Green (or natural) burial means the body is not embalmed or cremated. The body is placed in a biodegradable coffin or shroud and buried so it can decompose and become part of the earth. Shallow graves are dug by hand.
What is a Green Cemetery?
Green cemeteries are not watered, mowed, or fertilized, and no pesticides or herbicides are used. A green cemetery conserves native habitats and resources.
Graves are usually marked with a a boulder, field stones flush to the ground. a living object such as a tree or wildflowers, or a GPS tag. No artificial flowers, balloons or personal objects are left.
There are some natural burial grounds located throughout the United Sates, and with the interest in green funerals rising, more states are approving natural burials.
There are also hybrid cemeteries that offer both traditional burials and green ones.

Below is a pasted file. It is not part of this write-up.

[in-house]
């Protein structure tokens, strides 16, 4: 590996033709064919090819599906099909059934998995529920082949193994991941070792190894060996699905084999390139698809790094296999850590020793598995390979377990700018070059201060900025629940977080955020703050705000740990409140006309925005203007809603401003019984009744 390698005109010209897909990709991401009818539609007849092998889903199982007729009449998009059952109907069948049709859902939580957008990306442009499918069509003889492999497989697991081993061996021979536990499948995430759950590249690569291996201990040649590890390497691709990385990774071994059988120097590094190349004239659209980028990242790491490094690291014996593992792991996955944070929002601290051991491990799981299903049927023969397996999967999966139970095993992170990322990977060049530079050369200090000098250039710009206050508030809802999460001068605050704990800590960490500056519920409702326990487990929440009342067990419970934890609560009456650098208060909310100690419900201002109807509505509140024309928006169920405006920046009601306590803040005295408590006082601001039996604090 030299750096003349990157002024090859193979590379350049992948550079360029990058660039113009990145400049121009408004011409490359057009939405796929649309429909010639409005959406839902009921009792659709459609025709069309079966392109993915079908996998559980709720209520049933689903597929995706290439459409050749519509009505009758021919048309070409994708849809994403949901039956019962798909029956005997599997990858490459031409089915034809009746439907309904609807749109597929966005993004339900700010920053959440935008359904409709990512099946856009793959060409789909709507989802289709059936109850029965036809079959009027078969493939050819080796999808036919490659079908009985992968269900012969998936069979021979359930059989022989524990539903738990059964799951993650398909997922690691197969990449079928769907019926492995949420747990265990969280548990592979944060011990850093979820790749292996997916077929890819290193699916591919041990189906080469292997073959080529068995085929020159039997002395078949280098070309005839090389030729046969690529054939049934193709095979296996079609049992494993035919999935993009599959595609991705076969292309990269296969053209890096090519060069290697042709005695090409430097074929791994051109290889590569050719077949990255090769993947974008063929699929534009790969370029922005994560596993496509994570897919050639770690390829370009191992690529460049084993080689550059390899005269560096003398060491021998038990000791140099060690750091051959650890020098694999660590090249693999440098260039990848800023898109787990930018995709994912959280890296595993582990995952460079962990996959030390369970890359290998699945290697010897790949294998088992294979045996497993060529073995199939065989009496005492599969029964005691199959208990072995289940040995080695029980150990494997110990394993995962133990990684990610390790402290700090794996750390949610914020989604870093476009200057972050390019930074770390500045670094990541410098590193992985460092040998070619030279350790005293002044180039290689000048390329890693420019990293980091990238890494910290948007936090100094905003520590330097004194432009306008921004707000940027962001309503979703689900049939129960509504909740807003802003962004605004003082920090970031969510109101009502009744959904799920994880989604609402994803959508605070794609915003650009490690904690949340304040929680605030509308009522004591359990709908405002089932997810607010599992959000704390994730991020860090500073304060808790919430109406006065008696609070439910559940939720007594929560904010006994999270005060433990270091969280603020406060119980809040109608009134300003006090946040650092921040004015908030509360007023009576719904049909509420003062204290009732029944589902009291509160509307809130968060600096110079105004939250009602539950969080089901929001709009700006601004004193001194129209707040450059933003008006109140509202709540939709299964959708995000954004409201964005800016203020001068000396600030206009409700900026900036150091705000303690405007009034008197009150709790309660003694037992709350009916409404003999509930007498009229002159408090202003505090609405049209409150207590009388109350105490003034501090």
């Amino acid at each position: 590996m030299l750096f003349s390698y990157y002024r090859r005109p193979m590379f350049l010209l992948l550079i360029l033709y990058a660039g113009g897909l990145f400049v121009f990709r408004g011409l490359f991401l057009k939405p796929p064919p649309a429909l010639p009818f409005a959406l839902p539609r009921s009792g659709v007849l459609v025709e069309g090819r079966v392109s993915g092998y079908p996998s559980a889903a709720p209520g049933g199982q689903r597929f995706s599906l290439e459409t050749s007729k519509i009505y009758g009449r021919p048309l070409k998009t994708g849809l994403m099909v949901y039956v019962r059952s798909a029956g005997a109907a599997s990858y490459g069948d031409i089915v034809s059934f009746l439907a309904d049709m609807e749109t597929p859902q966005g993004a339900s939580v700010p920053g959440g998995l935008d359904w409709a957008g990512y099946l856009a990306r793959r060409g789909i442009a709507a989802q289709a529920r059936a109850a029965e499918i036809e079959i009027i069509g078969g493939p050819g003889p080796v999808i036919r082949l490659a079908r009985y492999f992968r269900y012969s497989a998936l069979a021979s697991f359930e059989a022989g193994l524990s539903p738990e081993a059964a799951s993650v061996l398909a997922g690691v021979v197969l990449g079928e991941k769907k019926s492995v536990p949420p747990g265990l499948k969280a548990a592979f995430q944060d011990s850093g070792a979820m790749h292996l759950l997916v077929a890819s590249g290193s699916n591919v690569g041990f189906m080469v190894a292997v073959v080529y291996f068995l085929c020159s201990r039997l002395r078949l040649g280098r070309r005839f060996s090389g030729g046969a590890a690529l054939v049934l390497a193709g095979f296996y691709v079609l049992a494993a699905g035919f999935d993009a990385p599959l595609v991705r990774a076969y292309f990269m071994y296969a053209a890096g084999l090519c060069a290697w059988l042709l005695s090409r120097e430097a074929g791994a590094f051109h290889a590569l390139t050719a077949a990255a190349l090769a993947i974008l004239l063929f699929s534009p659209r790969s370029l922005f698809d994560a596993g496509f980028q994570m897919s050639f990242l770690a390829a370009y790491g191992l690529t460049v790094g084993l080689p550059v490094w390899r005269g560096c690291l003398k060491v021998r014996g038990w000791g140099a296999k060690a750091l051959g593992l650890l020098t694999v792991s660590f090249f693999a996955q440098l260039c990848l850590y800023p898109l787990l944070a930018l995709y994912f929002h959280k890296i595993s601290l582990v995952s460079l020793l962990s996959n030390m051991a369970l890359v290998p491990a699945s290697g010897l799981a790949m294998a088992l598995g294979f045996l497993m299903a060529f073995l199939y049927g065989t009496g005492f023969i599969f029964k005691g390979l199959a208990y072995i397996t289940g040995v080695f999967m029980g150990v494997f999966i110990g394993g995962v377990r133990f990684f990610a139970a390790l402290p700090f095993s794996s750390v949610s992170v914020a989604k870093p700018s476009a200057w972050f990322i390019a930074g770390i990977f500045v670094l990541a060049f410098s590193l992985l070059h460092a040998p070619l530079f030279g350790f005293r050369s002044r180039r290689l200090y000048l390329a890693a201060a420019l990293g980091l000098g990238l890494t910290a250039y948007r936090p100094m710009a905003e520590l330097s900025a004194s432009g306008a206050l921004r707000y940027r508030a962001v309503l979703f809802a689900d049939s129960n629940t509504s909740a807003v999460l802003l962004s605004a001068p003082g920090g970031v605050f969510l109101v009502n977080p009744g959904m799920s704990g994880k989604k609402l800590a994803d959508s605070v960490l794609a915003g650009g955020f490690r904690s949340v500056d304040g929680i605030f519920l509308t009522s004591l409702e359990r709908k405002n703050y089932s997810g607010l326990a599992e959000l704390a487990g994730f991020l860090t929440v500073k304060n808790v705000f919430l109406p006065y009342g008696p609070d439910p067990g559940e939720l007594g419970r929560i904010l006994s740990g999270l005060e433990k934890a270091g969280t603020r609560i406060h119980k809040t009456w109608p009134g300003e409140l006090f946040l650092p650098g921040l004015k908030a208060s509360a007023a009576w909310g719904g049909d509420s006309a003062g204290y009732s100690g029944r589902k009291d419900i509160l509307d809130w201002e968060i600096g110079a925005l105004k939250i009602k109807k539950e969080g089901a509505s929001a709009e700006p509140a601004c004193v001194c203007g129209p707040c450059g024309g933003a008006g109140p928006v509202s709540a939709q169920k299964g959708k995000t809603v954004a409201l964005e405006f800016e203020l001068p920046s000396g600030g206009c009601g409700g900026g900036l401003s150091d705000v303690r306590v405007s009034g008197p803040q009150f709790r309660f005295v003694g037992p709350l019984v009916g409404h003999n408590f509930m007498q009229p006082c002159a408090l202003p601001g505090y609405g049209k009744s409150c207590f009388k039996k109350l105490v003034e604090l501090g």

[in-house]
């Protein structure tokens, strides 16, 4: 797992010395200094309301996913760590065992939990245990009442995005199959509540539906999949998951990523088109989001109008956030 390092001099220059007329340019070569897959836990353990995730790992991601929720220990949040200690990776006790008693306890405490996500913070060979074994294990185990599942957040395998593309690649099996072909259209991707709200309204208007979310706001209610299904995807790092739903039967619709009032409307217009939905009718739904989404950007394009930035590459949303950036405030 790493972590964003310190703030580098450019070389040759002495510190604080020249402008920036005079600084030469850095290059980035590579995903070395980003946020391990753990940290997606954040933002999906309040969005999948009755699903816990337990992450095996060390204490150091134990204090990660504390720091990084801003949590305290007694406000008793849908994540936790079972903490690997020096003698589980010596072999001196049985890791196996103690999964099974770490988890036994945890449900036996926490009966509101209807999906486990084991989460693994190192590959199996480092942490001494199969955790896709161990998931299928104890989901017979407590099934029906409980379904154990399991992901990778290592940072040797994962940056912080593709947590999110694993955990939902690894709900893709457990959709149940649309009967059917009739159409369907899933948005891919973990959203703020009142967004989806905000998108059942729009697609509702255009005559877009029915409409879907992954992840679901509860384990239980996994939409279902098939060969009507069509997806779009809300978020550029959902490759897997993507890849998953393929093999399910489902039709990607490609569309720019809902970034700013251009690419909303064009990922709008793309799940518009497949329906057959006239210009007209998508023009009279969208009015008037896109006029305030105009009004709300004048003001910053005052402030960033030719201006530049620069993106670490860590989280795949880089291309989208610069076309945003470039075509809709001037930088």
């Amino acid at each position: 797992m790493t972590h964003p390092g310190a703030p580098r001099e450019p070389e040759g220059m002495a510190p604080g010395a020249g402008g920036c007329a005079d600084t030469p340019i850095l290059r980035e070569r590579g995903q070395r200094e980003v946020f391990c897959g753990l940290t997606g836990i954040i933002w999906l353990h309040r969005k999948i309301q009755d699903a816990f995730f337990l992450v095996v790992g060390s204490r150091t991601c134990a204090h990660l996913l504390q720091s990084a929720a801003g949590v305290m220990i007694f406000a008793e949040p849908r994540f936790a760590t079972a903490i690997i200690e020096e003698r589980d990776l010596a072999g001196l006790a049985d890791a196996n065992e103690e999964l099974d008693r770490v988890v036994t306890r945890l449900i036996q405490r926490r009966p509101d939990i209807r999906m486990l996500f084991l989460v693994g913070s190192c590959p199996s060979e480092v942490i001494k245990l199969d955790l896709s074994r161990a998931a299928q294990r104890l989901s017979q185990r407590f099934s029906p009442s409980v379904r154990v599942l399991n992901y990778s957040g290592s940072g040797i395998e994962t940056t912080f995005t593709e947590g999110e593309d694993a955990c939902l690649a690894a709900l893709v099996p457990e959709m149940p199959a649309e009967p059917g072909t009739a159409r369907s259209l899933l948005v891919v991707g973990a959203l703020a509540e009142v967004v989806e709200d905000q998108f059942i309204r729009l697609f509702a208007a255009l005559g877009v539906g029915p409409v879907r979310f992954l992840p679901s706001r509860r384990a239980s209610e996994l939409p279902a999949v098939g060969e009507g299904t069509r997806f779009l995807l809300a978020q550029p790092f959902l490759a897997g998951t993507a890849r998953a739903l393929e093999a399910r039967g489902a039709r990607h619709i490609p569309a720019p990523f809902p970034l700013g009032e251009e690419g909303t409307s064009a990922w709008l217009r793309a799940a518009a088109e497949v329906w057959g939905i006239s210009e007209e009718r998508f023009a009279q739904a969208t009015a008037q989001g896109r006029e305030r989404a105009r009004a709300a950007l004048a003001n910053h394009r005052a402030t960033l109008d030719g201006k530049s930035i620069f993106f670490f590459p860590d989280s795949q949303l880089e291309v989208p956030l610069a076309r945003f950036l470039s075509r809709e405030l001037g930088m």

YOU CAN BE GREEN, EVEN IN A CONVENTIONAL CEMETERY
Refuse embalming. It is not required by law for funerals, and no cemetery should require it for burial.
Select a wood casket, a cardboard box, or a shroud for burial. There are no laws requiring particular types of caskets. If the funeral director or cemetery owner objects, stand firm. The law is on your side.
Don’t use a concrete vault. If the cemetery won’t allow a burial without a vault, pick a concrete grave box that has an open bottom to let the body come in contact with the earth. Or, invert a concrete grave liner and use the lid for something else. Vaults are only used to keep the ground from shifting.
Photo of Natural Burial Park, Cedar Creek, Texas.
Photo © 2011 Larry D. Moore on Wikipedia .